The first face of Le Coitat can be seen high above the sprawling buildings & resorts that spread along the Mediterranean to the east of Marseille. A dozen or so gantries & cranes hold up the sky in the distance and become more impressive as the old ship building yards are approached. This is where proper big ships were built with huge keels and propellers the size of tall men. Now the rusty remnants stand as hanging idols to a glorious past and grasping fingers fight rusting decay against a blue sky.
These guardians of history stand tall around the tightly formed, compact, old town, the second face. Here the narrow streets & faded tall buildings would have offered protection from Saracens & Turks & pirates. Crusaders must have walked her once on their way back from the Holy Land. Nowadays the tight darkish streets offer shade & respite from the burning sun for locals & visitors alike.
The final face of Le Coitat comes out as dark approaches & stays until the early hours. Hundreds of stalls start to appear and like candle flames start to attract an increasingly busy crowd of holiday makers who feed the umbrellered hives with Euro pollen. The streams of bustling shoppers turn to rivers & then a flood around the once picturesque quayside of the old port. When morning comes all is as before and the night is forgotten until it all starts again as each day ends. Like the seasons the Night Market comes seven nights a week – beware!!! Well in July & August anyway!
A short skoot from the Var, through the golden delights of Nice brings me to Villefranche- sur-mer. Once, a beautiful small fishing village with a secure harbour and a protective citidal built in mid 1500s. Now surrounded by typical Côte d’Azur developments: villas, properties, apartments & hotels and the tall, 21st galley- the dreaded cruise ship although to be fair, other than a few northern accents the presence of its cargo of UK tourists went barely noticed.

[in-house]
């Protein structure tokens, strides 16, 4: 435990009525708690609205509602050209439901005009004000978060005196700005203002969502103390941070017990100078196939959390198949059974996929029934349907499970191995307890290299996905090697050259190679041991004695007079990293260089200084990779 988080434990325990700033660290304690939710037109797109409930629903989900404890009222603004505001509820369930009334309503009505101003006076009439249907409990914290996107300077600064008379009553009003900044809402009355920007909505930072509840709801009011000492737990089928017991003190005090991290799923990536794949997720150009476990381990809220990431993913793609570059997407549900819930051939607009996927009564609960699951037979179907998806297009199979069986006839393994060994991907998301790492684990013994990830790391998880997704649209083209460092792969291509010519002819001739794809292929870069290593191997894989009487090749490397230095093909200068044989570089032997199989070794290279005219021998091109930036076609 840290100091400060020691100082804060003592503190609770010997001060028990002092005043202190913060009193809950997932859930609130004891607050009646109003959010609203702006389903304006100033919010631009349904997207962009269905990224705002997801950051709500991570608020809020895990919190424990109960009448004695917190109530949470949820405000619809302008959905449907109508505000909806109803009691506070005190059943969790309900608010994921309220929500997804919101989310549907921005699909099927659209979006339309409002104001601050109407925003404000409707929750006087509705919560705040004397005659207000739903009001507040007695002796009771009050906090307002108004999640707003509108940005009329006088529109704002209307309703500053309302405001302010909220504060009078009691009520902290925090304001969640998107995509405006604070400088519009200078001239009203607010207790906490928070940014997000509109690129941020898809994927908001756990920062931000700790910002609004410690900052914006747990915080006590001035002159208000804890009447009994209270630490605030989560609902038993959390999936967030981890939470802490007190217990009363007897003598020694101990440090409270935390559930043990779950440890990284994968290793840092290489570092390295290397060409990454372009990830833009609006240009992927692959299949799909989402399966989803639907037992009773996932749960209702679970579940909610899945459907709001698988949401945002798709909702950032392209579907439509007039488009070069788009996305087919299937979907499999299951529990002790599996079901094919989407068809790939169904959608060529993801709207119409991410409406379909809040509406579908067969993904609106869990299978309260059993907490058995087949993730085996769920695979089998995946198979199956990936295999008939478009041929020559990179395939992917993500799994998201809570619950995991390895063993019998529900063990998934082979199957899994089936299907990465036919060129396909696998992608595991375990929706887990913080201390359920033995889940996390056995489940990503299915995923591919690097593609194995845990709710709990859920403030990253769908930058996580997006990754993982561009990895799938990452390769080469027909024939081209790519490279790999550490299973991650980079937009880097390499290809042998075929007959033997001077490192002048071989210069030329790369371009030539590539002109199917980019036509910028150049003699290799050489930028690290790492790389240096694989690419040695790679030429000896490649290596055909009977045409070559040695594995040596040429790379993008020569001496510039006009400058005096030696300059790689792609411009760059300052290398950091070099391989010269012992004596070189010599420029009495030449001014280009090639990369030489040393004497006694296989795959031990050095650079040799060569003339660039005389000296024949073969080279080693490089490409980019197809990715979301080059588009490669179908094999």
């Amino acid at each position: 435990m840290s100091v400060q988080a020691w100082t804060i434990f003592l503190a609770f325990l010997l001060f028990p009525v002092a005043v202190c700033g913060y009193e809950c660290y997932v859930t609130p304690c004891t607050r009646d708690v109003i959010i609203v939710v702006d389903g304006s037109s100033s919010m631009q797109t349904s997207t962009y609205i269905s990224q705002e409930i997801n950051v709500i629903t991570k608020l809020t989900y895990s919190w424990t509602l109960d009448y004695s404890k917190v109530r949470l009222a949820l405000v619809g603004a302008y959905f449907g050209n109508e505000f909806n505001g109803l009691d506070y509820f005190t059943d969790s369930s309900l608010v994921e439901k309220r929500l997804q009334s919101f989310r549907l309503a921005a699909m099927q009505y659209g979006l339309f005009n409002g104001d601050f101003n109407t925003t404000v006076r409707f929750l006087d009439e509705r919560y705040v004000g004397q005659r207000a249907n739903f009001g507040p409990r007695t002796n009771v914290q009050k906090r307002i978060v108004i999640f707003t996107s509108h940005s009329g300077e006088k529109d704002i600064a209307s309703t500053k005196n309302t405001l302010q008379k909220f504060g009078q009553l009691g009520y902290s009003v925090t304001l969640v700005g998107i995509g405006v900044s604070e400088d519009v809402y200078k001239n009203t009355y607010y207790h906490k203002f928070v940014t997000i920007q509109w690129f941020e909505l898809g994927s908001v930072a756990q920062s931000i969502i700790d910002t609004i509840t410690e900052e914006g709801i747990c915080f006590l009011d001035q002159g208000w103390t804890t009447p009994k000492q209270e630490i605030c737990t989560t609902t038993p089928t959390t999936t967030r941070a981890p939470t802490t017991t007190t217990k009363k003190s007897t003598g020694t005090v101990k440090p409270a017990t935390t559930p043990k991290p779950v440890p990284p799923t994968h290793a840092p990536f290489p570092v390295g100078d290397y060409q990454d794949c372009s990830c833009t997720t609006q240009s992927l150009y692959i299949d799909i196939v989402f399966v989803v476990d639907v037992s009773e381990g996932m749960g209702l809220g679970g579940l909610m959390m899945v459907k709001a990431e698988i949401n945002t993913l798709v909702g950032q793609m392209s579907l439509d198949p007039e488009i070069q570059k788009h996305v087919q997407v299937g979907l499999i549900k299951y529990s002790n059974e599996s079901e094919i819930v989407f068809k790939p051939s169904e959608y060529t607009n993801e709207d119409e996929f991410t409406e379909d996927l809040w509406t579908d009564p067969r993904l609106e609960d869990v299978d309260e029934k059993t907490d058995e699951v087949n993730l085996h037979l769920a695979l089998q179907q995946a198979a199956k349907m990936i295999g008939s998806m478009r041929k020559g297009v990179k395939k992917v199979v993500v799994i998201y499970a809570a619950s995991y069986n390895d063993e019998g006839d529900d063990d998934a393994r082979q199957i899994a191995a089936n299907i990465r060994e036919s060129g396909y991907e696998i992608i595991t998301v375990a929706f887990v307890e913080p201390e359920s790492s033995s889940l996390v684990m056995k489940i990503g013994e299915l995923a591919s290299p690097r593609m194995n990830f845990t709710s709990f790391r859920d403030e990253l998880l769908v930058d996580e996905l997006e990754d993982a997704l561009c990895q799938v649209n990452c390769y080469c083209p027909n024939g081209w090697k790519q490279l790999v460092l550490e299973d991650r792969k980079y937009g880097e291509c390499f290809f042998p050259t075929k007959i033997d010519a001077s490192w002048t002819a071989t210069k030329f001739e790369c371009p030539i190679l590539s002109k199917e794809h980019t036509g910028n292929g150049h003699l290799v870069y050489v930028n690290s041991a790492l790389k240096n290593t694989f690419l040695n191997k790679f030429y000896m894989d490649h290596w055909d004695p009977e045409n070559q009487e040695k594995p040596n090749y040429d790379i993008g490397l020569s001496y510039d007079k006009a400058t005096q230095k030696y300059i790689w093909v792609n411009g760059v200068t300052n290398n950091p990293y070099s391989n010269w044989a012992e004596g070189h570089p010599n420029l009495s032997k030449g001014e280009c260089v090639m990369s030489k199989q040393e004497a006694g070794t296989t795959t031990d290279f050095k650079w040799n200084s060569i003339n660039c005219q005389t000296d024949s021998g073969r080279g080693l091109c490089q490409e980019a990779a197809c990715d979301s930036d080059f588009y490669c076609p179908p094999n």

Down on the quayside tourists meet bars meet yacht owners meet
pizzas meet oyster restaurants meet beer meet rosé. A delightful atmosphere in the cool of the evening. Take my frame, place it around the old town, add a bit of cool salsa played in a bar, distress the plasterwork and shutters and ignore all the buildings outside it – you could be in Cuba.
Some of that history & local character still remains whatever the tourists try to do to the place. You can see why I had to include one of my frames!!!
Enjoy the smell of the sea and the sight of glistening white yachts & sailing boats of all sizes bobbing at anchor on a turquoise sea.
It’s hot, hot, hot!!! So, from the shade of the olive trees in the garden, this would be a good opportunity to share with you my new, six step technique to taking images of the people around me. For this I have to thank my pal Chris for constructing my portable picture frame and also to the lady at the Seillans brocante who sold me three small, empty frames for one Euro.
Step 1 entails putting together the frame.
Step 2 requires an approach by me to the subject & asking them, in my best French, if I may take their portrait for my gallery.
Step 3 is the handover when the subject agrees & holds the frame in front of them and peers through.
Step 4 is the taking of the photo with the frame.
Step 5 is the closer picture through the frame.
Step 6 involves me sharing the image with the subject.
Great fun is had by all. Truely!!!
A brocante market is held on the small open ground at the top of Seillan. Up here, overlooking the glorious surrounding hills I try out my new approach. These are all images of some of the stallholders and I have the choice of including their portraits with the frame or without it. What do you think?